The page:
Tapenade

By • August 26, 2010 • 7 Comments

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Author Notes: Tapenade is a very versatile condiment. It’s been part of my repertoire since I taught my first Provençal cooking class 25 years ago. The consensus of my classes is that no one who likes to cook—or to eat— should be without this recipe. It’s incredibly easy to make (in a food processor), and definitely satisfies the universal salt craving in a most sophisticated fashion!ChefJune

Makes about 2 cups

  • 1 pound large plump ripe olives (they should be slightly wrinkled, cured in oil rather than brine)
  • 1 2-ounce tin anchovies preserved in olive oil
  • 2 large cloves garlic, peeled and slightly crushed
  • 3 tablespoons capers preserved in vinegar, well drained
  • 3 tablespoons best quality extra-virgin olive oil
  • Freshly ground black pepper to taste
  1. Pit the olives with an olive pitter, or crush the olive meat (but not the pit) with the flat side of a large knife or cleaver, and remove the seed. Put the olive meat into a food processor fitted with the metal blade.
  2. Add the tin of anchovies with oil, and the garlic, capers, and olive oil and a few good turns of the pepper mill. Pulse with on/off switch to blend the ingredients together all at once. Keep this preparation brief so that the purée retains a coarse texture
  3. Teacher's Tips: To store the Tapenade for future use, pack it in small jars (preferably glass). Cover jars tightly and refrigerate. [I’ve known it to keep as long as 2 months.]
  4. Tapenade is a very versatile condiment. You can spread it on toasted slices of French bread and serve it with aperitifs; serve it as an hors d’oeuvre with raw vegetables and hard boiled eggs or use it as the basis for a sandwich. Spread it on a long thin baguette of French bread, split in half and lightly toasted, then layer the sandwich with slices of tomato, hard-boiled eggs, sweet spring onions and a few anchovy fillets (or chunks of well-drained canned tuna). It also perks up the flavor of a turkey sandwich, when used as a substitute for mayonnaise.
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Tags: Easy, savory, Versatile

Comments (7) Questions (0)

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Stringio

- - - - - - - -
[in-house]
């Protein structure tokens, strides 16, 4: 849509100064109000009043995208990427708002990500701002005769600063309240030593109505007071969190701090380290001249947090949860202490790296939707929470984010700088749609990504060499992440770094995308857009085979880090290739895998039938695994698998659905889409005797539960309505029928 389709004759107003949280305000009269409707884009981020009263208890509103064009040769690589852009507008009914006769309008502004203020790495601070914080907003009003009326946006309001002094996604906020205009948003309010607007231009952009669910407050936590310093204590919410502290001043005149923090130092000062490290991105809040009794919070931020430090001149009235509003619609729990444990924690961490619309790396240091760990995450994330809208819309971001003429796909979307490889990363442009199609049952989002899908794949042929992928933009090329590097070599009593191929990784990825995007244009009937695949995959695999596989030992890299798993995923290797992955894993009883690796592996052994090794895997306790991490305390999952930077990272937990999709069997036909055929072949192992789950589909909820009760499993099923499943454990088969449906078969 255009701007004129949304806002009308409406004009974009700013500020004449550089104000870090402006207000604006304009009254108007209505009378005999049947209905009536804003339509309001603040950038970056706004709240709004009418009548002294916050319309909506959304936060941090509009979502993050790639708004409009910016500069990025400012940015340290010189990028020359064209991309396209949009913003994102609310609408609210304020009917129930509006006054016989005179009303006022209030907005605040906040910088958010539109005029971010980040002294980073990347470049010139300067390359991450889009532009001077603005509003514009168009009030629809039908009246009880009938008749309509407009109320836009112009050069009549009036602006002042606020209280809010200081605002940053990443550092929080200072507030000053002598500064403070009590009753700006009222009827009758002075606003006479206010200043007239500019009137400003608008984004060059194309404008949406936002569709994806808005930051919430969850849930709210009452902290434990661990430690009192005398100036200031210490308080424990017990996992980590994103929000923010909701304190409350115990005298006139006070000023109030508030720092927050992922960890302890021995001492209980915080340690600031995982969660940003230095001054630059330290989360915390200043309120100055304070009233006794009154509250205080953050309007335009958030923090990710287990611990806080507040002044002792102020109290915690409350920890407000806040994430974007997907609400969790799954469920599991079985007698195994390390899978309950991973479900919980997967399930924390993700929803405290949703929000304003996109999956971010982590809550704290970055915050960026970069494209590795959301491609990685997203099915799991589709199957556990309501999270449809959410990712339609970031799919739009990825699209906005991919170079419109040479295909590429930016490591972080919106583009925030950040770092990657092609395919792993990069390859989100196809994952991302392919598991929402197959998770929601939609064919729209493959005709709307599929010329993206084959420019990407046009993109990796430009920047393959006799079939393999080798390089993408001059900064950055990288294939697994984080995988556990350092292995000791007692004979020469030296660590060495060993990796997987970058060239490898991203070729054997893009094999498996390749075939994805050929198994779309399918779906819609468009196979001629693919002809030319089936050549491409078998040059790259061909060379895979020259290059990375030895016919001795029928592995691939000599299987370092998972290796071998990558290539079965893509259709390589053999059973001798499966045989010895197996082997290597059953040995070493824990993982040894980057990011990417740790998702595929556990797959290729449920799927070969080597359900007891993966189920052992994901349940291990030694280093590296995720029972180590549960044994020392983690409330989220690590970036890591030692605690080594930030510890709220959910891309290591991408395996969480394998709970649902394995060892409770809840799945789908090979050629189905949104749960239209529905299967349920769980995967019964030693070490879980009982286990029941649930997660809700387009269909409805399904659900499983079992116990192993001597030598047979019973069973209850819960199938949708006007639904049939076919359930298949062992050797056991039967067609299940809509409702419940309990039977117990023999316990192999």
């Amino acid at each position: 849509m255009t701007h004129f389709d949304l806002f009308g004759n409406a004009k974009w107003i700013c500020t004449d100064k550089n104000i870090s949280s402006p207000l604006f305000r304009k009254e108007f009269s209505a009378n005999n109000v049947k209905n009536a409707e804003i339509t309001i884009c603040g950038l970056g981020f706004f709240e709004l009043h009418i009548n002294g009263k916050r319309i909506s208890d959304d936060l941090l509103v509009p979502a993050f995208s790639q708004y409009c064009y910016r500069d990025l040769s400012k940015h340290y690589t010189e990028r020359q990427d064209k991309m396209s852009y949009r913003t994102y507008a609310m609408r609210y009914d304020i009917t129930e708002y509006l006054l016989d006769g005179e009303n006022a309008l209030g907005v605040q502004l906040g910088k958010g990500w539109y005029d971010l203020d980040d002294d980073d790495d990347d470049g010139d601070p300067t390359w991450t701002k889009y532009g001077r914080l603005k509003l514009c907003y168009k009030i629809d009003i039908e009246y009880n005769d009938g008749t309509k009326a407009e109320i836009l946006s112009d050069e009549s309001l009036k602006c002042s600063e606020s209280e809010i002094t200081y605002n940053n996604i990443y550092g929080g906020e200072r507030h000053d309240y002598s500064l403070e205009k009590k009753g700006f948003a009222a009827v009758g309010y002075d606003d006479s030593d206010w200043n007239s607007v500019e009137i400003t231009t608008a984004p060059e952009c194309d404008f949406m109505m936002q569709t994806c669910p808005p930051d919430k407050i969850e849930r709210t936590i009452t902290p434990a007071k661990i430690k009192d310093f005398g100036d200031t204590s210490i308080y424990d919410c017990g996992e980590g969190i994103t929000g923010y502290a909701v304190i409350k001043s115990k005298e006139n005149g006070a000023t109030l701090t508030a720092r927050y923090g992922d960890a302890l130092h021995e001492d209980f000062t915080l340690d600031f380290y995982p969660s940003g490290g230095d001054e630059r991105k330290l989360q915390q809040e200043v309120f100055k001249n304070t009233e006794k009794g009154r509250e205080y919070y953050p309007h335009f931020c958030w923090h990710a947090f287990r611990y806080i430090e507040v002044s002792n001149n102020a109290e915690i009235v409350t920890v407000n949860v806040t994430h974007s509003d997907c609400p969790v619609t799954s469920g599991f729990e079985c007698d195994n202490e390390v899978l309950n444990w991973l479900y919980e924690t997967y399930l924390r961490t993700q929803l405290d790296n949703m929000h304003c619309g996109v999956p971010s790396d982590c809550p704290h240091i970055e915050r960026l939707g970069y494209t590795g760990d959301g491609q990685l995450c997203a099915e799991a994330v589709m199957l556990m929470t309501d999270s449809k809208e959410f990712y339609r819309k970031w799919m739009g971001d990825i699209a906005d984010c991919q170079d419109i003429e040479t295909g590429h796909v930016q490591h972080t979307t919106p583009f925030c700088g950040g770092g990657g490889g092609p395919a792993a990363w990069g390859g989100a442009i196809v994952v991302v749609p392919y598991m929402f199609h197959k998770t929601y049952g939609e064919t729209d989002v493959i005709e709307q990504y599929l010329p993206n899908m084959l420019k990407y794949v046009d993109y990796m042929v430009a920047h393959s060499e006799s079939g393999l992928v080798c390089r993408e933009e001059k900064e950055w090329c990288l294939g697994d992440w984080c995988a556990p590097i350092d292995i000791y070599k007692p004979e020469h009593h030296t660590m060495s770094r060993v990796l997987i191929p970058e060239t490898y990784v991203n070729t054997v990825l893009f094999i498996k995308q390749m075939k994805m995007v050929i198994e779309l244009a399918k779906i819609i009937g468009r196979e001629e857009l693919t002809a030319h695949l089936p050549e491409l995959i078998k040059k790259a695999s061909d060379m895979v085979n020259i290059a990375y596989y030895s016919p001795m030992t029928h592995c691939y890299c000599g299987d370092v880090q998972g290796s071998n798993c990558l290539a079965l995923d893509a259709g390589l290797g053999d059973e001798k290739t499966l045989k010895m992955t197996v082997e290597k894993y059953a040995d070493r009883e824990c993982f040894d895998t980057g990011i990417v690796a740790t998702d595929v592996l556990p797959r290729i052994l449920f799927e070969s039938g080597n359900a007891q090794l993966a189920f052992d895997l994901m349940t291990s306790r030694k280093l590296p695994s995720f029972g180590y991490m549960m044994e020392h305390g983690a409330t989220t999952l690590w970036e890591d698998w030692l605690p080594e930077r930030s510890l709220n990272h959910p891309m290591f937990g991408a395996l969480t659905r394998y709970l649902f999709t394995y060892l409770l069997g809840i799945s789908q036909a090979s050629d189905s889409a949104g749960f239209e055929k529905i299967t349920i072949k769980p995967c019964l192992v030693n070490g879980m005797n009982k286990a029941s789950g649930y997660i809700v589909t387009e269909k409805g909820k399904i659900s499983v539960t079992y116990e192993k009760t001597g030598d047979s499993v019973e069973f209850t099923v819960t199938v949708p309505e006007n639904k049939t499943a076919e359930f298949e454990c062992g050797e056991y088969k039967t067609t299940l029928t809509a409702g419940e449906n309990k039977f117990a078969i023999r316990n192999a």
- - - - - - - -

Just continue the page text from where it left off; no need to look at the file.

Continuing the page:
about 1 month ago Simon Kaheru

I followed this recipe (not to the letter, since my olives were already sliced and preserved in brine rather than olive oil) and my wife and one daughter approved (wife being the polite person she is, but daughter without reservation) while my son and other daughter gave me a firm thumbs down, but both can't stand olives and anchovies so...MY verdict is what counted the most, and I believe I will be doing this every other day! It tasted great on bread and with my fresh veggie salad. At one point I will replace the anchovies with a Ugandan variety called Angarra, and the Ugandan olives that we call Empaffu, and I will revert with an update. ;-)

Dsc_0400

over 3 years ago SouffleBombay

Anything with capers is good in my book! Sounds wonderful

Junechamp

over 2 years ago ChefJune

June is a trusted source on General Cooking.

Did you know that "Tapena" is the Provençal word for Capers? And for the locals, the essential ingredient for any Tapenade, olive or otherwise, is Capers.

3-bizcard

over 3 years ago sdebrango

Suzanne is a trusted source on General Cooking.

This recipe is wonderful have seen so many variations this is a real classic recipe.

Massimo's_deck_reflection_10_27_13

over 4 years ago lapadia

Just saw this....LOVE IT, thanks for sharing it!

New_years_kitchen_hlc_only

over 4 years ago AntoniaJames

AntoniaJames is a trusted source on Bread/Baking.

To die for! It's a classic for good reason. No wonder it's so universally loved. Thanks so much for posting this. ;o)

Junechamp

about 4 years ago ChefJune

June is a trusted source on General Cooking.

One of my good friends loves to spread this on slices of raw, red onion.